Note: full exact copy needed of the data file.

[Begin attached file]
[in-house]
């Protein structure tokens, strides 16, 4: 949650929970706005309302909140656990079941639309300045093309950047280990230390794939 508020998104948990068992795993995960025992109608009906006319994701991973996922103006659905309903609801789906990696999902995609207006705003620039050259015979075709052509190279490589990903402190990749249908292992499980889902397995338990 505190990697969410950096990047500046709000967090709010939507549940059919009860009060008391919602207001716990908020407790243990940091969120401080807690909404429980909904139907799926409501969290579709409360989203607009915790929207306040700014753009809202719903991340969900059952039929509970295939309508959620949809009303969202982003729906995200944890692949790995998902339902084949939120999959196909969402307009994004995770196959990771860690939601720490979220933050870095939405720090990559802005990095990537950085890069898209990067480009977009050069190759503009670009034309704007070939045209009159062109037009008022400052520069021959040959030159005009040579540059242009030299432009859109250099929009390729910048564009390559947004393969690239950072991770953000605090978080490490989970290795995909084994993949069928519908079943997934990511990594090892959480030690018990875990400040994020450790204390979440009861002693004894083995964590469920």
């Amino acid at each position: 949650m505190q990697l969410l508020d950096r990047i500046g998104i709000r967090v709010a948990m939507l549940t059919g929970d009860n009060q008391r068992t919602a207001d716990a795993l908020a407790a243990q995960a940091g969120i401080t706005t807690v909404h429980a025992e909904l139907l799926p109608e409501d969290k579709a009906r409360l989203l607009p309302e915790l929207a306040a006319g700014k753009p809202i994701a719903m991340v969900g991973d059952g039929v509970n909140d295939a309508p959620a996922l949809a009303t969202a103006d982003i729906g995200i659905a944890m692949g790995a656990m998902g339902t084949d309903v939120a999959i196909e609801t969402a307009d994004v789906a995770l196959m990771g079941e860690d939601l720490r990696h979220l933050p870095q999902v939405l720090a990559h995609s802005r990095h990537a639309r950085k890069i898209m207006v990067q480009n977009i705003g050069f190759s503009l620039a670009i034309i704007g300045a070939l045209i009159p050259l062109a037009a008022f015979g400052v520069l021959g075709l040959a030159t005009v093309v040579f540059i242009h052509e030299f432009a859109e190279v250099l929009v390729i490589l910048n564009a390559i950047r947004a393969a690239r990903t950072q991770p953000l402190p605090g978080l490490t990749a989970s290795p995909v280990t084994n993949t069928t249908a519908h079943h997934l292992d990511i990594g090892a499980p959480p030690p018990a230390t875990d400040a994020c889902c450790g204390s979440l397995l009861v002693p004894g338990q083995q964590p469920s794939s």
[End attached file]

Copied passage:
[in-house]
């Protein structure tokens, strides 16, 4: 949650929970706005309302909140656990079941639309300045093309950047280990230390794939 508020998104948990068992795993995960025992109608009906006319994701991973996922103006659905309903609801789906990696999902995609207006705003620039050259015979075709052509190279490589990903402190990749249908292992499980889902397995338990 505190990697969410950096990047500046709000967090709010939507549940059919009860009060008391919602207001716990908020407790243990940091969120401080807690909404429980909904139907799926409501969290579709409360989203607009915790929207306040700014753009809202719903991340969900059952039929509970295939309508959620949809009303969202982003729906995200944890692949790995998902339902084949939120999959196909969402307009994004995770196959990771860690939601720490979220933050870095939405720090990559802005990095990537950085890069898209990067480009977009050069190759503009670009034309704007070939045209009159062109037009008022400052520069021959040959030159005009040579540059242009030299432009859109250099929009390729910048564009390559947004393969690239950072991770953000605090978080490490989970290795995909084994993949069928519908079943997934990511990594090892959480030690018990875990400040994020450790204390979440009861002693004894083995964590469920």
């Amino acid at each position: 949650m505190q990697l969410l508020d950096r990047i500046g998104i709000r967090v709010a948990m939507l549940t059919g929970d009860n009060q008391r068992t919602a207001d716990a795993l908020a407790a243990q995960a940091g969120i401080t706005t807690v909404h429980a025992e909904l139907l799926p109608e409501d969290k579709a009906r409360l989203l607009p309302e915790l929207a306040a006319g700014k753009p809202i994701a719903m991340v969900g991973d059952g039929v509970n909140d295939a309508p959620a996922l949809a009303t969202a103006d982003i729906g995200i659905a944890m692949g790995a656990m998902g339902t084949d309903v939120a999959i196909e609801t969402a307009d994004v789906a995770l196959m990771g079941e860690d939601l720490r990696h979220l933050p870095q999902v939405l720090a990559h995609s802005r990095h990537a639309r950085k890069i898209m207006v990067q480009n977009i705003g050069f190759s503009l620039a670009i034309i704007g300045a070939l045209i009159p050259l062109a037009a008022f015979g400052v520069l021959g075709l040959a030159t005009v093309v040579f540059i242009h052509e030299f432009a859109e190279v250099l929009v390729i490589l910048n564009a390559i950047r947004a393969a690239r990903t950072q991770p953000l402190p605090g978080l490490t990749a989970s290795p995909v280990t084994n993949t069928t249908a519908h079943h997934l292992d990511i990594g090892a499980p959480p030690p018990a230390t875990d400040a994020c889902c450790g204390s979440l397995l009861v002693p004894g338990q083995q964590p469920s794939s």